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Predictive value of neurological symptoms in persons with suspected neurosyphilis
  1. Fareed Shiva1,
  2. Charlotte-Eve Short1,
  3. David Goldmeier1,
  4. Alan Winston2
  1. 1Department of Genitourinary Medicine and HIV, Imperial College Healthcare NHS Trust, London, UK
  2. 2Department of Medicine, Imperial College London, London, UK
  1. Correspondence to Dr Fareed Shiva, Department of Genitourinary Medicine, St Mary's Hospital, London W2 1NY, UK; fareed.shiva{at}nhs.net

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Treponema pallidum is detected in the cerebrospinal fluid (CSF) in up to 30% of individuals with early syphilis.1 An ongoing challenge in accurate diagnoses of neurosyphilis (NS) is variable symptomatology at presentation. Often, individuals with reactive syphilis serology and neurological symptoms are empirically treated for neurosyphilis.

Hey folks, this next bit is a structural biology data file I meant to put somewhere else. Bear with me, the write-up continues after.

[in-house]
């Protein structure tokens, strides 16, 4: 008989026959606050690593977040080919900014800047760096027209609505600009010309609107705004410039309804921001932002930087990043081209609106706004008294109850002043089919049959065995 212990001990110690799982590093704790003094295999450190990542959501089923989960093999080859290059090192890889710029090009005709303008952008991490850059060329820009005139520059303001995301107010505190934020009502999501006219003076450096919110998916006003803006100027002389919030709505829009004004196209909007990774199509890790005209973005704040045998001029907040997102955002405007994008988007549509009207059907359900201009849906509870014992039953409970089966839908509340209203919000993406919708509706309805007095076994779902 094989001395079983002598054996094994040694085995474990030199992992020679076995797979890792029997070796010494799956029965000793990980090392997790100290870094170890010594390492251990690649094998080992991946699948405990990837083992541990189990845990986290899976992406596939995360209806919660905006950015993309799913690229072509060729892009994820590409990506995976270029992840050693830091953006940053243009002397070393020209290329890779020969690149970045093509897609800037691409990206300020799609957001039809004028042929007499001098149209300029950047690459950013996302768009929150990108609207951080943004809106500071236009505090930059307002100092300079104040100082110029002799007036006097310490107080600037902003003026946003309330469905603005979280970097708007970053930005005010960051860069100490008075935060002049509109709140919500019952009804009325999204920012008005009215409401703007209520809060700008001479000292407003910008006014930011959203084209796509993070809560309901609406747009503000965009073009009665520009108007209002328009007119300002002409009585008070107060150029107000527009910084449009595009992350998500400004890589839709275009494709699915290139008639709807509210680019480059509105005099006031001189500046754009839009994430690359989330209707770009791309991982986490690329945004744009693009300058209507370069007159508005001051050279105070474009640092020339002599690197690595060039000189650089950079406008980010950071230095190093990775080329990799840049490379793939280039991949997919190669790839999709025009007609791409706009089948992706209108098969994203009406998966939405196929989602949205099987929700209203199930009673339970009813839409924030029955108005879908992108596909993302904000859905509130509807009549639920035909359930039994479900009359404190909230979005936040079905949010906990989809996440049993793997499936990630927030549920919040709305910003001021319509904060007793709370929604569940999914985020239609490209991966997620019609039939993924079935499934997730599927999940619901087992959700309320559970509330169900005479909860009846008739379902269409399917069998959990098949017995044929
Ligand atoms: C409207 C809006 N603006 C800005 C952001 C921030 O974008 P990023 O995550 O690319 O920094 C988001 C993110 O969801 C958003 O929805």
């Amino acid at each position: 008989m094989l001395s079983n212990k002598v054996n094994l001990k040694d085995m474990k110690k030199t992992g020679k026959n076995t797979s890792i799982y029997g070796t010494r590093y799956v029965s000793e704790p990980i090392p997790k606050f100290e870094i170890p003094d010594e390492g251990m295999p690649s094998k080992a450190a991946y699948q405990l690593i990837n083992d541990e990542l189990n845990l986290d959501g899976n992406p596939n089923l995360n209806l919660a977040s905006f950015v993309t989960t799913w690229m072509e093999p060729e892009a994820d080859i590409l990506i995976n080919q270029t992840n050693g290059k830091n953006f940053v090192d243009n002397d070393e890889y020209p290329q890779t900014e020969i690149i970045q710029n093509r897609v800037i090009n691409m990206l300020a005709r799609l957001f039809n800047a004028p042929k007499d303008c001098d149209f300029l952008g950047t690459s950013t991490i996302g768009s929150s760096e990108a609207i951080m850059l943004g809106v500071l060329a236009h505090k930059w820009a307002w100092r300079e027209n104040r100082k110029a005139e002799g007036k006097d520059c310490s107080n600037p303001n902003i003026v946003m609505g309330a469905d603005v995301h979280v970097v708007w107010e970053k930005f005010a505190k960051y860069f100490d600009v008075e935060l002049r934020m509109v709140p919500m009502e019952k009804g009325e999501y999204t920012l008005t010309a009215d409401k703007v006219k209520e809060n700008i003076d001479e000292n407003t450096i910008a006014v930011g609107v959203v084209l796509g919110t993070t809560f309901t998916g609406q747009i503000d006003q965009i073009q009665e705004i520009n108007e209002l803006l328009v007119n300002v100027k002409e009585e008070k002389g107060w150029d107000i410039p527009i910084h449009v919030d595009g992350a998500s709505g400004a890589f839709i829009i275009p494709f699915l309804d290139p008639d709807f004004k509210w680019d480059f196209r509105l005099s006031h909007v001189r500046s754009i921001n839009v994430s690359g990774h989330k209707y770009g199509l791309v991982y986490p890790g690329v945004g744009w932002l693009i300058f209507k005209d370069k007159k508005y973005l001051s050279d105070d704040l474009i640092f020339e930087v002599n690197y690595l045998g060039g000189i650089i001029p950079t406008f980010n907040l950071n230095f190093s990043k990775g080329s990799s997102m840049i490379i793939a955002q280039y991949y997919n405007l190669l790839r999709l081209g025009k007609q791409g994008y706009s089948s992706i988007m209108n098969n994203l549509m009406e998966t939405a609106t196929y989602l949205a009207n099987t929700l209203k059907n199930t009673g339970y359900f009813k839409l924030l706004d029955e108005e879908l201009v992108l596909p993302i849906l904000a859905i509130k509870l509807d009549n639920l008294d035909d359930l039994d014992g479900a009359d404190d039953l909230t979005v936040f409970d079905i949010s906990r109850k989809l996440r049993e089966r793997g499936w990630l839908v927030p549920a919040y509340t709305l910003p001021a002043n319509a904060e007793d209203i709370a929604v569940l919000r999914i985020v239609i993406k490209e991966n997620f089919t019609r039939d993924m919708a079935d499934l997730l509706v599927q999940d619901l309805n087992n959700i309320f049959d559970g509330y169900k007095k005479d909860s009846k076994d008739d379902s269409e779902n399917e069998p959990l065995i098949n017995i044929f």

We previously described the utility of CSF Treponema Pallidum Particle Agglutination (TPPA) titres in the diagnosis of NS.2 Here, we assess the utility of presenting neurological symptoms in the diagnosis of NS.

Data on individuals whom a diagnosis of NS was being considered and a CSF examination undertaken, between January 2017 and November 2020, were gathered and included presenting symptoms and serum rapid plasma reagin (RPR) …

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Footnotes

  • Handling editor Anna Maria Geretti

  • Funding The authors have not declared a specific grant for this research from any funding agency in the public, commercial or not-for-profit sectors.

  • Competing interests None declared.

  • Provenance and peer review Not commissioned; externally peer reviewed.

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